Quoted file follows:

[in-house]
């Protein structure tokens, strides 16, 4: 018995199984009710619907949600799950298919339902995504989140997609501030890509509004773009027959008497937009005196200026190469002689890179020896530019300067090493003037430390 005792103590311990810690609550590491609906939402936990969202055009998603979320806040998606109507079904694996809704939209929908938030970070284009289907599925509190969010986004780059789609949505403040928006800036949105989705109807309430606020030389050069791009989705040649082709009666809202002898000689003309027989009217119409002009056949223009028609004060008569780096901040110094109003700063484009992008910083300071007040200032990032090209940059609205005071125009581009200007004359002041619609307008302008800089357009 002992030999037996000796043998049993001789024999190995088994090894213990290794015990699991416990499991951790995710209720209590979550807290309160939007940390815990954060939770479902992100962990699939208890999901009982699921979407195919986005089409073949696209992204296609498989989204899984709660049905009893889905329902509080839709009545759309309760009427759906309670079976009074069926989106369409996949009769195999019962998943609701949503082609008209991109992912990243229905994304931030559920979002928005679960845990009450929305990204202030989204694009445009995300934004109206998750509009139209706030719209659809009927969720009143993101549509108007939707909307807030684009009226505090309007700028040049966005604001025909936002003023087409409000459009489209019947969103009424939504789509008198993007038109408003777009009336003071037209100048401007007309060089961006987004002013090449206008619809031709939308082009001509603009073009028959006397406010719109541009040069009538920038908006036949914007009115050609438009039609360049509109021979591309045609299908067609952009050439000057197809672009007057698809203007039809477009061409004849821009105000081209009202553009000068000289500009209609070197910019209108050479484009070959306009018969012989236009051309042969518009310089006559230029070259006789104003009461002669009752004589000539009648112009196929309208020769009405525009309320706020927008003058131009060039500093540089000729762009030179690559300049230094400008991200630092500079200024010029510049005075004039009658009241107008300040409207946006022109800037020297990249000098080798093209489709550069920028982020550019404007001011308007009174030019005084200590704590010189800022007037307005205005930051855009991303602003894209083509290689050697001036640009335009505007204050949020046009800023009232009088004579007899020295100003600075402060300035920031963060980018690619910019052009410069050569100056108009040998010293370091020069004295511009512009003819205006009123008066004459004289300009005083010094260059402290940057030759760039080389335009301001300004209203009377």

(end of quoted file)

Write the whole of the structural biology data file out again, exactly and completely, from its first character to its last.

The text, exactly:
[in-house]
């Protein structure tokens, strides 16, 4: 018995199984009710619907949600799950298919339902995504989140997609501030890509509004773009027959008497937009005196200026190469002689890179020896530019300067090493003037430390 005792103590311990810690609550590491609906939402936990969202055009998603979320806040998606109507079904694996809704939209929908938030970070284009289907599925509190969010986004780059789609949505403040928006800036949105989705109807309430606020030389050069791009989705040649082709009666809202002898000689003309027989009217119409002009056949223009028609004060008569780096901040110094109003700063484009992008910083300071007040200032990032090209940059609205005071125009581009200007004359002041619609307008302008800089357009 002992030999037996000796043998049993001789024999190995088994090894213990290794015990699991416990499991951790995710209720209590979550807290309160939007940390815990954060939770479902992100962990699939208890999901009982699921979407195919986005089409073949696209992204296609498989989204899984709660049905009893889905329902509080839709009545759309309760009427759906309670079976009074069926989106369409996949009769195999019962998943609701949503082609008209991109992912990243229905994304931030559920979002928005679960845990009450929305990204202030989204694009445009995300934004109206998750509009139209706030719209659809009927969720009143993101549509108007939707909307807030684009009226505090309007700028040049966005604001025909936002003023087409409000459009489209019947969103009424939504789509008198993007038109408003777009009336003071037209100048401007007309060089961006987004002013090449206008619809031709939308082009001509603009073009028959006397406010719109541009040069009538920038908006036949914007009115050609438009039609360049509109021979591309045609299908067609952009050439000057197809672009007057698809203007039809477009061409004849821009105000081209009202553009000068000289500009209609070197910019209108050479484009070959306009018969012989236009051309042969518009310089006559230029070259006789104003009461002669009752004589000539009648112009196929309208020769009405525009309320706020927008003058131009060039500093540089000729762009030179690559300049230094400008991200630092500079200024010029510049005075004039009658009241107008300040409207946006022109800037020297990249000098080798093209489709550069920028982020550019404007001011308007009174030019005084200590704590010189800022007037307005205005930051855009991303602003894209083509290689050697001036640009335009505007204050949020046009800023009232009088004579007899020295100003600075402060300035920031963060980018690619910019052009410069050569100056108009040998010293370091020069004295511009512009003819205006009123008066004459004289300009005083010094260059402290940057030759760039080389335009301001300004209203009377």